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Bringing back the trees, flowers, birds, bees and butterflies

The environmental impact of every thing we do at the farm has guided our plans, process and practices. It has been a learning curve for us from lessons learnt on the ground as well as from interactions with those who have paved the path of organic, regenerative and sustainable farming practices.

Balancing the negatives of mono-crop plantation with the desire to be a self-sustaining regenerative farm, in the long run, has thrown up interesting challenges and lessons. While we are a mono-crop plantation (acres dedicated purely for Capers or Moringa to achieve efficiency of manpower and infrastructure spend), we rotate crops between beds of the commercial crop with sun hemp, pulses and millets. We also have barrier areas between sections of the farm planted with indigenous tree saplings and flowering shrubs. These not only help in nitrogen-fixing but also provide the green matter for our compost heaps and also get mulched into the soil while being the sacrificial plants for pest attacks.

At the outset of the farming journey, we focused on sturdy plastic mulch sheets to trap moisture, prevent evaporation of precious water from the beds and curb weeds. Over the years, we have experimented in the new areas being cropped with planting in planters created from discarded roof tiles, cylindrical planters made from clay, and bed covers  of bio-waste. This approach has helped us enrich the soil and curb the weeds that come up during the monsoon in a more holistic fashion. The health of our plants points to the balance that has been achieved with the environment.

The land we procured in 2012 was bereft of trees, shrubs or any avian life. To correct that imbalance and encourage the symbiosis of birds – insects-flowers-trees, we commenced an afforestation plan. We are focused on planting trees endemic to that region in the hope that the parrots, peacocks and kingfishers that make the nearby villages their home, will soon choose to dwell on our land too. We look forward to their role in pest control so that we continue to be organic in all aspects of our functioning.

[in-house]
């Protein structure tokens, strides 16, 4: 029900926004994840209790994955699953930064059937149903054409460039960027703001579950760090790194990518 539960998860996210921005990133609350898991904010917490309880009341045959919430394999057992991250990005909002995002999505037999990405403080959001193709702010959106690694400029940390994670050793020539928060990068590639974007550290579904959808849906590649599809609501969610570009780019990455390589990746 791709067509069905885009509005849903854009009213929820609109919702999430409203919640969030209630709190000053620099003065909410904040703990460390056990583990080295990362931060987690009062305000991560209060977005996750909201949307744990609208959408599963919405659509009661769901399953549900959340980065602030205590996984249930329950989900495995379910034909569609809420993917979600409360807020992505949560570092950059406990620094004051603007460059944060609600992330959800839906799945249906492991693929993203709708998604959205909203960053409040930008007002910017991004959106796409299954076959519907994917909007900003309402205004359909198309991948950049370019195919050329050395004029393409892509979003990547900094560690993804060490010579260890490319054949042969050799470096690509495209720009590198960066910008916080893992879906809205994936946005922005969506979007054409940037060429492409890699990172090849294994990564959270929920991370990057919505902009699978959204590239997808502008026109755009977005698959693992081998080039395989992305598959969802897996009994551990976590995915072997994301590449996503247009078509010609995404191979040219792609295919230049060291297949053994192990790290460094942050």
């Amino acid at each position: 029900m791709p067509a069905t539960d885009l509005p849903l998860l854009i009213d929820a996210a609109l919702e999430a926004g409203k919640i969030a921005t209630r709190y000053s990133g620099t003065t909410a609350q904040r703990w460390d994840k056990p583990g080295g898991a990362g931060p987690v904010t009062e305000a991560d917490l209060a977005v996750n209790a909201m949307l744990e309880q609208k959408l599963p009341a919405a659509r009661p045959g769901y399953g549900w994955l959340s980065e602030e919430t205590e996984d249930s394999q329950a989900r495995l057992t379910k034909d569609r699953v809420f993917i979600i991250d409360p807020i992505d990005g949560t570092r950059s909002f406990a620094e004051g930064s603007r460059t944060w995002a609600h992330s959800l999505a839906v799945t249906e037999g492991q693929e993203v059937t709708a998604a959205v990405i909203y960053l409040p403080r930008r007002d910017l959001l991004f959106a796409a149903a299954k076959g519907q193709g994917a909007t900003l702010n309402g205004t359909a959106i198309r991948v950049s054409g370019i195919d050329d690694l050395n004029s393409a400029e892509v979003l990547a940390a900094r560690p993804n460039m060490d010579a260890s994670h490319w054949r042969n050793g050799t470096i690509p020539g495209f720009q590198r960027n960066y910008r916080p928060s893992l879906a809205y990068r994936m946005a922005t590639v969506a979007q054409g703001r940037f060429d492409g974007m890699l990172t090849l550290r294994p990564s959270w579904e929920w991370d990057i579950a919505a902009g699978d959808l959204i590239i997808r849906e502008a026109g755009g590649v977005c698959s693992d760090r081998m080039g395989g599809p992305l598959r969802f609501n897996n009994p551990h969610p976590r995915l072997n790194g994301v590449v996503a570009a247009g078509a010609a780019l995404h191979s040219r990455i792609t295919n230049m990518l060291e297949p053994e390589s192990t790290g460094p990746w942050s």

The trees (saplings) that are now flourishing on the farm will not only increase the water table in the years to come but will also provide the biomass needed to enrich the land.

We are committed to water conservation and water recharge – a commitment made even before farming operations commenced. This not only led us to identify crops that we would grow but also guided us in investing in state-of-the-art drip line systems for irrigation and fertigation. The natural slope of the terrain is being used to our advantage to channelise water in monsoon towards old dried-up springs. While we use bore wells, we are delighted to note that our peak summer yield of water has been significantly improving since we started working the land in 2014.

Fertigation is done using only certified organic products with an emphasis on time tested formulations made on the farm – cow dung, cow urine, neem, chilly, garlic, and other natural ingredients play a major role in our operations to save the crops from pests. We have fostered relationships with local self-help groups to make some of our fertigation requirements, thereby fostering relationships within the community we work with.

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